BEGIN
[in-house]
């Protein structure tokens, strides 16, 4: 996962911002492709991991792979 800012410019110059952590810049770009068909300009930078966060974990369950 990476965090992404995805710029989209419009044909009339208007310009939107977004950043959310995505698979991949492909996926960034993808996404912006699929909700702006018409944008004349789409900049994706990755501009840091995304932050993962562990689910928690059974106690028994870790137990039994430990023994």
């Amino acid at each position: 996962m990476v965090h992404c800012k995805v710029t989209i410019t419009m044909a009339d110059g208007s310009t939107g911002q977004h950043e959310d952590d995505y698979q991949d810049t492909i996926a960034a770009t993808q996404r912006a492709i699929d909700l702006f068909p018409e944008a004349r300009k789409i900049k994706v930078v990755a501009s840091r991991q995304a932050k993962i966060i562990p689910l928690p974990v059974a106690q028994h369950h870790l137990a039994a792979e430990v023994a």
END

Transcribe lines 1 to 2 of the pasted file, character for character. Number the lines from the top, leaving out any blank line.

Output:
[in-house]
């Protein structure tokens, strides 16, 4: 996962911002492709991991792979 800012410019110059952590810049770009068909300009930078966060974990369950 990476965090992404995805710029989209419009044909009339208007310009939107977004950043959310995505698979991949492909996926960034993808996404912006699929909700702006018409944008004349789409900049994706990755501009840091995304932050993962562990689910928690059974106690028994870790137990039994430990023994």